Executive wages are one of the perks, or ills, of capitalism, depending on who you ask. In Israel the issue of social gaps between the richest and poorest is constantly on the agenda, as are ways of narrowing these discrepancies. And one of the places where the gaps become glaring, at times, is the capital market, where top-level salaries can run at millions of shekels a year, while the rank and file workers may have to settle for minimum wage.
Knesset member Shelly Yechimovich is one who thinks this is all wrong. She proposes to slap a cap on executive wages at Israel's publicly-listed companies: top executives would not be able to gross more than 50 times the salary of their lowest-paid worker, she proposes in a new legislative proposal that she submitted to Knesset.
Yachimovich, who belongs to the Labor Party, evidently struck a nerve in the House. Her bill passed its its preliminary reading in the Knesset plenum yesterday.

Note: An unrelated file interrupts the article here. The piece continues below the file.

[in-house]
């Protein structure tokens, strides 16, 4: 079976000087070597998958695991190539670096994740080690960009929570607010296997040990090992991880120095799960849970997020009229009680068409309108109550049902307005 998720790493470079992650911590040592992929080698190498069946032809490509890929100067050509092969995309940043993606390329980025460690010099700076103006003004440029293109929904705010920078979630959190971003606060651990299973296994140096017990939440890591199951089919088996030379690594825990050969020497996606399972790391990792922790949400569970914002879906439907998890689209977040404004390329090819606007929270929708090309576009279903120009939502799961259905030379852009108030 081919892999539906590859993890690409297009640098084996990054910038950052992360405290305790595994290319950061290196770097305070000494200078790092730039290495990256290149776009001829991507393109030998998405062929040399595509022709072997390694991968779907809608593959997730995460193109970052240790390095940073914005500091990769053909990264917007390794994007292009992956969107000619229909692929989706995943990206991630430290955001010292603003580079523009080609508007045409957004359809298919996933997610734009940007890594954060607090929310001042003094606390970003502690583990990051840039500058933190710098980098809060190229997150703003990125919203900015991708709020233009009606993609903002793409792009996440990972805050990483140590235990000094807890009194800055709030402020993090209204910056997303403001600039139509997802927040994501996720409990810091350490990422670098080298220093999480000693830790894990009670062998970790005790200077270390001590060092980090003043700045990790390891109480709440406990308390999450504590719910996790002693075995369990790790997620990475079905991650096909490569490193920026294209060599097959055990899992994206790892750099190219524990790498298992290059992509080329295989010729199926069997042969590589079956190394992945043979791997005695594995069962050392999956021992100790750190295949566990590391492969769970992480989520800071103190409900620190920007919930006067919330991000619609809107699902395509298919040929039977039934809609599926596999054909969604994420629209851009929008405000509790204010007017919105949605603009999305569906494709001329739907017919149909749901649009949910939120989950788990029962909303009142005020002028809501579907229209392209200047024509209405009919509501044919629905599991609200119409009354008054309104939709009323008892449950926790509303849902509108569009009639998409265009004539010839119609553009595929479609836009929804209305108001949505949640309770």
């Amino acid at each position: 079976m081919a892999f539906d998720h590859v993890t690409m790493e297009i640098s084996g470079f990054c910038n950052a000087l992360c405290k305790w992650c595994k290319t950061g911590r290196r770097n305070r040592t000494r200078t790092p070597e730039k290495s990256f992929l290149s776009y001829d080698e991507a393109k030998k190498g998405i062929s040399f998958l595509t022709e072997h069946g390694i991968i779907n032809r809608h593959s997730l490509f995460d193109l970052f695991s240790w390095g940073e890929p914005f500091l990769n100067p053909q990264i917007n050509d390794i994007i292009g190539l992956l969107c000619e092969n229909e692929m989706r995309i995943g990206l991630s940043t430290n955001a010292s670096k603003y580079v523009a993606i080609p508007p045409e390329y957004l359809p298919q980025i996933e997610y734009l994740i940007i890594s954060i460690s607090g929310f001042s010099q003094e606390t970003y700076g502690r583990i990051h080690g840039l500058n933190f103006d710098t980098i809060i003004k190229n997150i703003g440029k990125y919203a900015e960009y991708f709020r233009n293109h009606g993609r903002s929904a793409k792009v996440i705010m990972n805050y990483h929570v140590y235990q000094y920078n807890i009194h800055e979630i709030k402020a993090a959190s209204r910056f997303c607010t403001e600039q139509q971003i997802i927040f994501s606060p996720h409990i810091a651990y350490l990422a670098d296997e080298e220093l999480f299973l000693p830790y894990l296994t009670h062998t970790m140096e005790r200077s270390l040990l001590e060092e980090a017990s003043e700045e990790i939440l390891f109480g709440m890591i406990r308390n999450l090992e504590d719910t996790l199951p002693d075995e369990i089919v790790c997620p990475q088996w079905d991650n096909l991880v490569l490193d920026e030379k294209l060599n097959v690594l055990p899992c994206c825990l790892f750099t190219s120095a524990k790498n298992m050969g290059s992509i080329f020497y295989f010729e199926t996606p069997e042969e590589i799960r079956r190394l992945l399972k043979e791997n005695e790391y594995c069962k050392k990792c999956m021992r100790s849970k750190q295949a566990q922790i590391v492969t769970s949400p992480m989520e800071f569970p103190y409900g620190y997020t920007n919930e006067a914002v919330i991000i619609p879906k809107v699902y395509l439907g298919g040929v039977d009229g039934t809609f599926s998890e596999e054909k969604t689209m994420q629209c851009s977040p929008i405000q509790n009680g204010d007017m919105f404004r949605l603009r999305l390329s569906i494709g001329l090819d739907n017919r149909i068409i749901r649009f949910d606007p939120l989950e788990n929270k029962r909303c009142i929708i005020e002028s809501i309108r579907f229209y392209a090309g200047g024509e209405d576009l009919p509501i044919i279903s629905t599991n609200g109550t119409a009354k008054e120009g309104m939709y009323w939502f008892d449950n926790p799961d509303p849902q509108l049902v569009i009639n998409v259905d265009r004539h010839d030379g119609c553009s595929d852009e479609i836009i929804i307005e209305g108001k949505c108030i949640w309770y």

Yachimovich, formerly a journalist, explains that her bill assumes the lowest salary in a company to be minimum wage. That means her bill limits top wages at the Tel Aviv-listed companies to NIS 200,000 a month, in gross terms. She estimates that the bill will affect the salaries of the 200 most lavishly paid executives in Israel.
It is true that her proposal preserves an enormous difference between the lowest and highest wage earners. But objections can be expected from the top wage earners, Yachimovich said.
"These wage discrepancies. still seem unreasonable, but this proposal is an attempt to place achievable limitations, in the conditions prevailing today," she added.
"Executive wages have spiraled in recent years, particularly in companies traded on the stock exchange. While these amounts constitute a way around dividend payments, and have a detrimental affect on investor profits (pension funds, provident funds, and so forth), they have also become a separate salary track which has no relation to that prevailing within the very same company," Yachimovich said.
She added that while people are seeing salary cuts and widespread hiring of particularly low-wage employees, managers are drawing pay that can reach up to millions of shekels monthly.
The bill was approved in a vote of 29 to two.
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